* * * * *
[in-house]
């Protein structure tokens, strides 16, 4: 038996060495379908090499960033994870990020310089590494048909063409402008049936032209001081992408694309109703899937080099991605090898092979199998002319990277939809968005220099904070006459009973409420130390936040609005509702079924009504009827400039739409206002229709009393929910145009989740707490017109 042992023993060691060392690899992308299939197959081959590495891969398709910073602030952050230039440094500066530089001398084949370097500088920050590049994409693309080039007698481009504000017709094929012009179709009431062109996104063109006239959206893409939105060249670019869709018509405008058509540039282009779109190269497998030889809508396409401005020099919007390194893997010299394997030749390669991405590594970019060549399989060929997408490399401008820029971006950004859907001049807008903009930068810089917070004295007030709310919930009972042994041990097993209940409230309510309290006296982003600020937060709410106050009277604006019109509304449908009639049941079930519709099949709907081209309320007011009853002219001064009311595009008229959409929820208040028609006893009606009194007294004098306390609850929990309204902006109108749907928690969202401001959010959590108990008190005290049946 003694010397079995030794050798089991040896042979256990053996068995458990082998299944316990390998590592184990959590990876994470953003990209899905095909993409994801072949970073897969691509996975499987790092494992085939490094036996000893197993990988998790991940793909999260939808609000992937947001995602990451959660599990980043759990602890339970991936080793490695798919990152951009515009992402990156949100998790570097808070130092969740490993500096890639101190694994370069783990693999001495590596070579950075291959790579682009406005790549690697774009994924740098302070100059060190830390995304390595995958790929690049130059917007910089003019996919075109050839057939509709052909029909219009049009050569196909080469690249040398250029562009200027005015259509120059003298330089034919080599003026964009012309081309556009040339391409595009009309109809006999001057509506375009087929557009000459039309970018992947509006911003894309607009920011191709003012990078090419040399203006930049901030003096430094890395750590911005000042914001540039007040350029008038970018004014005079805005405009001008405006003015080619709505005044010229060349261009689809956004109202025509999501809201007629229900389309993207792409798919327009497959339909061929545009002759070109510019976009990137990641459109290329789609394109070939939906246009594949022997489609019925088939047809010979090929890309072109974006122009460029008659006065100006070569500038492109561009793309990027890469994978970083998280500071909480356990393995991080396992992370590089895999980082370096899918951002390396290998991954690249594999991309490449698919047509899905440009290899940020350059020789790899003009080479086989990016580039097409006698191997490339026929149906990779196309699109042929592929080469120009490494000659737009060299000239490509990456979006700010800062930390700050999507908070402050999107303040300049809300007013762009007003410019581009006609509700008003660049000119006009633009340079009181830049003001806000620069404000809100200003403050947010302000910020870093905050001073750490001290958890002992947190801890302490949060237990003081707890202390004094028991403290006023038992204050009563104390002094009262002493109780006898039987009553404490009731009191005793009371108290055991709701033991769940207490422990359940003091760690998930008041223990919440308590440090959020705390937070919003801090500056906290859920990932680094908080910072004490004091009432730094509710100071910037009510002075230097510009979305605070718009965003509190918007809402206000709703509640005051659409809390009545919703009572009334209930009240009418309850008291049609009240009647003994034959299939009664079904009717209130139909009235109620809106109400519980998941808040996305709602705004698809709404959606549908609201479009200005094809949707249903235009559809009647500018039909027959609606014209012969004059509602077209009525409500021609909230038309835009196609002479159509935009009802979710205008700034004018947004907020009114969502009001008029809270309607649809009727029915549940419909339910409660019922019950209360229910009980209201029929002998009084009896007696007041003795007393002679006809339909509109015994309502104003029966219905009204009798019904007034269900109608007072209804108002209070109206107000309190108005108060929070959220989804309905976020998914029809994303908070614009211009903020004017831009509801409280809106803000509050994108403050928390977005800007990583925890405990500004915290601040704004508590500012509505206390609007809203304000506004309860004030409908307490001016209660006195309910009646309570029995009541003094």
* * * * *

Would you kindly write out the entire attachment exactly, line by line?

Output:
[in-house]
């Protein structure tokens, strides 16, 4: 038996060495379908090499960033994870990020310089590494048909063409402008049936032209001081992408694309109703899937080099991605090898092979199998002319990277939809968005220099904070006459009973409420130390936040609005509702079924009504009827400039739409206002229709009393929910145009989740707490017109 042992023993060691060392690899992308299939197959081959590495891969398709910073602030952050230039440094500066530089001398084949370097500088920050590049994409693309080039007698481009504000017709094929012009179709009431062109996104063109006239959206893409939105060249670019869709018509405008058509540039282009779109190269497998030889809508396409401005020099919007390194893997010299394997030749390669991405590594970019060549399989060929997408490399401008820029971006950004859907001049807008903009930068810089917070004295007030709310919930009972042994041990097993209940409230309510309290006296982003600020937060709410106050009277604006019109509304449908009639049941079930519709099949709907081209309320007011009853002219001064009311595009008229959409929820208040028609006893009606009194007294004098306390609850929990309204902006109108749907928690969202401001959010959590108990008190005290049946 003694010397079995030794050798089991040896042979256990053996068995458990082998299944316990390998590592184990959590990876994470953003990209899905095909993409994801072949970073897969691509996975499987790092494992085939490094036996000893197993990988998790991940793909999260939808609000992937947001995602990451959660599990980043759990602890339970991936080793490695798919990152951009515009992402990156949100998790570097808070130092969740490993500096890639101190694994370069783990693999001495590596070579950075291959790579682009406005790549690697774009994924740098302070100059060190830390995304390595995958790929690049130059917007910089003019996919075109050839057939509709052909029909219009049009050569196909080469690249040398250029562009200027005015259509120059003298330089034919080599003026964009012309081309556009040339391409595009009309109809006999001057509506375009087929557009000459039309970018992947509006911003894309607009920011191709003012990078090419040399203006930049901030003096430094890395750590911005000042914001540039007040350029008038970018004014005079805005405009001008405006003015080619709505005044010229060349261009689809956004109202025509999501809201007629229900389309993207792409798919327009497959339909061929545009002759070109510019976009990137990641459109290329789609394109070939939906246009594949022997489609019925088939047809010979090929890309072109974006122009460029008659006065100006070569500038492109561009793309990027890469994978970083998280500071909480356990393995991080396992992370590089895999980082370096899918951002390396290998991954690249594999991309490449698919047509899905440009290899940020350059020789790899003009080479086989990016580039097409006698191997490339026929149906990779196309699109042929592929080469120009490494000659737009060299000239490509990456979006700010800062930390700050999507908070402050999107303040300049809300007013762009007003410019581009006609509700008003660049000119006009633009340079009181830049003001806000620069404000809100200003403050947010302000910020870093905050001073750490001290958890002992947190801890302490949060237990003081707890202390004094028991403290006023038992204050009563104390002094009262002493109780006898039987009553404490009731009191005793009371108290055991709701033991769940207490422990359940003091760690998930008041223990919440308590440090959020705390937070919003801090500056906290859920990932680094908080910072004490004091009432730094509710100071910037009510002075230097510009979305605070718009965003509190918007809402206000709703509640005051659409809390009545919703009572009334209930009240009418309850008291049609009240009647003994034959299939009664079904009717209130139909009235109620809106109400519980998941808040996305709602705004698809709404959606549908609201479009200005094809949707249903235009559809009647500018039909027959609606014209012969004059509602077209009525409500021609909230038309835009196609002479159509935009009802979710205008700034004018947004907020009114969502009001008029809270309607649809009727029915549940419909339910409660019922019950209360229910009980209201029929002998009084009896007696007041003795007393002679006809339909509109015994309502104003029966219905009204009798019904007034269900109608007072209804108002209070109206107000309190108005108060929070959220989804309905976020998914029809994303908070614009211009903020004017831009509801409280809106803000509050994108403050928390977005800007990583925890405990500004915290601040704004508590500012509505206390609007809203304000506004309860004030409908307490001016209660006195309910009646309570029995009541003094």